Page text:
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Benedict Anderson, Imagined Communities: Reflections on the Origin and Spread of Nationalism (London: Verso, 1991). 224 pp.

Benedict Anderson’s Imagined Communities is perhaps the most influential book of its generation on nationalism. Other scholars, like Elie Kedourie, had broken away from nationalist history before 1983 when Imagined Communities was first published, but Anderson’s interesting turn of phrase has probably cemented this work in the minds of scholars of nationalism today.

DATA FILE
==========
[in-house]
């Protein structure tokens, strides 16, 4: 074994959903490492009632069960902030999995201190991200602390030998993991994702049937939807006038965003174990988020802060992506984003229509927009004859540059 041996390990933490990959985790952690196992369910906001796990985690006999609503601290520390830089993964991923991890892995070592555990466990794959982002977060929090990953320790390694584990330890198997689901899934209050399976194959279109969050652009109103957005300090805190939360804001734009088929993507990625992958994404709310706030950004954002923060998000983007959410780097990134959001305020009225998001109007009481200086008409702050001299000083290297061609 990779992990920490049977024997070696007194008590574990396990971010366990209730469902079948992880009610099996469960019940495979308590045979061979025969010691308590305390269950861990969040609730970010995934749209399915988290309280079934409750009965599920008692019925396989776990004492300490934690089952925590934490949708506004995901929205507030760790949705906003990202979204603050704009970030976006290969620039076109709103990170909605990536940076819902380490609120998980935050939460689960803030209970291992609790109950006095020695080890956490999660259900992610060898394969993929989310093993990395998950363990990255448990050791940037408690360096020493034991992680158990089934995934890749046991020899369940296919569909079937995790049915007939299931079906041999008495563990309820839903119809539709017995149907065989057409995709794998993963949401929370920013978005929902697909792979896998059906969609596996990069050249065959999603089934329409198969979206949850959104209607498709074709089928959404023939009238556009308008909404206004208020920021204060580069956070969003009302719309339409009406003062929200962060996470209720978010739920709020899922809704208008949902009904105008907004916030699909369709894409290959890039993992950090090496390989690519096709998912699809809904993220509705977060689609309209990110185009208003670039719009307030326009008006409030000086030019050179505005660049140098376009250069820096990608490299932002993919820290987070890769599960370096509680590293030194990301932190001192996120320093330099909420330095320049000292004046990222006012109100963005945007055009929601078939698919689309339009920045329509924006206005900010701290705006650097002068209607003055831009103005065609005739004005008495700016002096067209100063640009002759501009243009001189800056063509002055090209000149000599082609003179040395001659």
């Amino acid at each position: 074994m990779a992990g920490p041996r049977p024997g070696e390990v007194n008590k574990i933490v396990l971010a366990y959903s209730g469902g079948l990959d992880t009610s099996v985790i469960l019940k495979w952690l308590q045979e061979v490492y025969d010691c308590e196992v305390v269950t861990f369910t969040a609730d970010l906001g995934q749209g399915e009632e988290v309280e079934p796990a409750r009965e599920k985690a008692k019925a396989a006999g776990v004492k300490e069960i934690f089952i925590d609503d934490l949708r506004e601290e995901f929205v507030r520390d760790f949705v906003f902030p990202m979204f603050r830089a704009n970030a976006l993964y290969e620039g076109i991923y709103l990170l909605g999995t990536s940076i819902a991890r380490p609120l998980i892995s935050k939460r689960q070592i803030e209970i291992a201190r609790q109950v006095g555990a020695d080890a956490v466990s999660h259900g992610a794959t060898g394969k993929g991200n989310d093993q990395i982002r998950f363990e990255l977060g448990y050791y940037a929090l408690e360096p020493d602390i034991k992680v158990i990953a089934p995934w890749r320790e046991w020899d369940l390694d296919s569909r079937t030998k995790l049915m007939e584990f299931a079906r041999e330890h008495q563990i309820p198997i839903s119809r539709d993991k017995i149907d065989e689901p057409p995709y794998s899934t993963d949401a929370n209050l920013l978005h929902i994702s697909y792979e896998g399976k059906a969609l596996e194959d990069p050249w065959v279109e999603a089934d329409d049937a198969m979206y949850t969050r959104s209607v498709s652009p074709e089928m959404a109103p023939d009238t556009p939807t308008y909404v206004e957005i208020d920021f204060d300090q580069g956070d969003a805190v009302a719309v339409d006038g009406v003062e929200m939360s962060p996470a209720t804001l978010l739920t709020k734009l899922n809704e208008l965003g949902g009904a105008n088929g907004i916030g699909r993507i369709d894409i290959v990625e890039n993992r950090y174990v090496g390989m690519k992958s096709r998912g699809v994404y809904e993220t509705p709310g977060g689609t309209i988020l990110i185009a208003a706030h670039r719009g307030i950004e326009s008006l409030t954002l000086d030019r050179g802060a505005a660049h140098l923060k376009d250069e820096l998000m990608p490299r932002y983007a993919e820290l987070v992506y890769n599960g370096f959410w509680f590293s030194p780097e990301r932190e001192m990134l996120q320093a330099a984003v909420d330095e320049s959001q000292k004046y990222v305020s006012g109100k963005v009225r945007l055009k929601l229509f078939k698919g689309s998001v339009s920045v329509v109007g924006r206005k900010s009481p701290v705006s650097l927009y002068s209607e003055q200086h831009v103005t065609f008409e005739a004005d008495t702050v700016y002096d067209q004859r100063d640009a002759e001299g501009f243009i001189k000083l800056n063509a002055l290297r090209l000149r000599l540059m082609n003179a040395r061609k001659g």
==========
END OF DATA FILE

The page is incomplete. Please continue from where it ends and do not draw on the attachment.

Like most scholars of the modern period, Anderson’s basic argument is that the twin concepts of nation and nationalism are modern. He further argues that nationalism was born among the Creole pioneers and then brought to Europe, and that the printing press was the catalyst that allowed the dissemination of ideas and culture that led to the eventual formation of “national consciousness.” Nationalism is, for Anderson, “an imagined political community—and imagined to be both inherently limited and sovereign.” (6) He further declares that nationalism fits better with notions of kinship or religion rather than other “isms” such as liberalism or socialism because it is about destiny rather than choice.Andersonfurthers his claims by elaborating on the transformative effects mapping, census, literacy, the standardisation of languages, and other developments had on society. Through these various inventions, national consciousness began to be formed. Anderson approaches nationalism not teleologically but from its birth. He focuses on the developments in society that went into creating a larger consciousness that went beyond region. Literacy, cartography, and census taking connected people from remote parts to a central state, and through state-induced festivals and language, the nation was imagined.